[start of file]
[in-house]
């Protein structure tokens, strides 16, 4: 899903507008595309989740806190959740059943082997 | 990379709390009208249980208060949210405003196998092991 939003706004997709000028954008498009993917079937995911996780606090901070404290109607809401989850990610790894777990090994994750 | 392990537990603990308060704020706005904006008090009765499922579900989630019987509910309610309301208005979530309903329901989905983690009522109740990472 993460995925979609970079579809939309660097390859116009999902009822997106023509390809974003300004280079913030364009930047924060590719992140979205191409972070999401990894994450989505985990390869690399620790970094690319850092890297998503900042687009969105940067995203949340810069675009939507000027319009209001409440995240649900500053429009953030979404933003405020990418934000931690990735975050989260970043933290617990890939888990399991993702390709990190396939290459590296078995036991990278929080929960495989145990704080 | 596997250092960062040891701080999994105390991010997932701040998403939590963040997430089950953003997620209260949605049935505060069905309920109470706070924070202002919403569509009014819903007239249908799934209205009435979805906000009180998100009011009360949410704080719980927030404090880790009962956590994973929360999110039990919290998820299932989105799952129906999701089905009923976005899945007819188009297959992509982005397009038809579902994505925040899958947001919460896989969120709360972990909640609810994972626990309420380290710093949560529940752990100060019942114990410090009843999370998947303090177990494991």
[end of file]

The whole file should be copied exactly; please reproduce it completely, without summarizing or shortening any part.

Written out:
[in-house]
């Protein structure tokens, strides 16, 4: 899903507008595309989740806190959740059943082997 | 990379709390009208249980208060949210405003196998092991 939003706004997709000028954008498009993917079937995911996780606090901070404290109607809401989850990610790894777990090994994750 | 392990537990603990308060704020706005904006008090009765499922579900989630019987509910309610309301208005979530309903329901989905983690009522109740990472 993460995925979609970079579809939309660097390859116009999902009822997106023509390809974003300004280079913030364009930047924060590719992140979205191409972070999401990894994450989505985990390869690399620790970094690319850092890297998503900042687009969105940067995203949340810069675009939507000027319009209001409440995240649900500053429009953030979404933003405020990418934000931690990735975050989260970043933290617990890939888990399991993702390709990190396939290459590296078995036991990278929080929960495989145990704080 | 596997250092960062040891701080999994105390991010997932701040998403939590963040997430089950953003997620209260949605049935505060069905309920109470706070924070202002919403569509009014819903007239249908799934209205009435979805906000009180998100009011009360949410704080719980927030404090880790009962956590994973929360999110039990919290998820299932989105799952129906999701089905009923976005899945007819188009297959992509982005397009038809579902994505925040899958947001919460896989969120709360972990909640609810994972626990309420380290710093949560529940752990100060019942114990410090009843999370998947303090177990494991």